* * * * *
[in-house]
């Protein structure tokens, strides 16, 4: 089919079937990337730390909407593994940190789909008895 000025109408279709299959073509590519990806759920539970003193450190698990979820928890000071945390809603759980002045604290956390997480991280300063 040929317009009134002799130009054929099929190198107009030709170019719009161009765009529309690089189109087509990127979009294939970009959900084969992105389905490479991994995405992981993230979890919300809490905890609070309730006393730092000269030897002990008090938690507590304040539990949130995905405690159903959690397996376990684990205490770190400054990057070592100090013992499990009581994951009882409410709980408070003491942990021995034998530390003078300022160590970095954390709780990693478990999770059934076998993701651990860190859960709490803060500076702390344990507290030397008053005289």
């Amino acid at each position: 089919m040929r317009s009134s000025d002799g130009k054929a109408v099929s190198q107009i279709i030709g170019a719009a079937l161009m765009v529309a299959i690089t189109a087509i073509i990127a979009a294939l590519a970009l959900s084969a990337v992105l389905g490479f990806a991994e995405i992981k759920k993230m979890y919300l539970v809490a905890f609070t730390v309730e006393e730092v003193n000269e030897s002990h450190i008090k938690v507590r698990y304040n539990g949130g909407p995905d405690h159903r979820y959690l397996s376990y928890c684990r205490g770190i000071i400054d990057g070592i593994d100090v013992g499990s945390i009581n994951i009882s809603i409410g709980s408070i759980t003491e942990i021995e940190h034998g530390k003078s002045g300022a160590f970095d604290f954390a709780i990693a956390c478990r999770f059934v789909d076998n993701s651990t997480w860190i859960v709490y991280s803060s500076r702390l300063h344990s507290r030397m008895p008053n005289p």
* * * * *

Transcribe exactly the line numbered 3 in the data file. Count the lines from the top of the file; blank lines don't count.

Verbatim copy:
């Amino acid at each position: 089919m040929r317009s009134s000025d002799g130009k054929a109408v099929s190198q107009i279709i030709g170019a719009a079937l161009m765009v529309a299959i690089t189109a087509i073509i990127a979009a294939l590519a970009l959900s084969a990337v992105l389905g490479f990806a991994e995405i992981k759920k993230m979890y919300l539970v809490a905890f609070t730390v309730e006393e730092v003193n000269e030897s002990h450190i008090k938690v507590r698990y304040n539990g949130g909407p995905d405690h159903r979820y959690l397996s376990y928890c684990r205490g770190i000071i400054d990057g070592i593994d100090v013992g499990s945390i009581n994951i009882s809603i409410g709980s408070i759980t003491e942990i021995e940190h034998g530390k003078s002045g300022a160590f970095d604290f954390a709780i990693a956390c478990r999770f059934v789909d076998n993701s651990t997480w860190i859960v709490y991280s803060s500076r702390l300063h344990s507290r030397m008895p008053n005289p």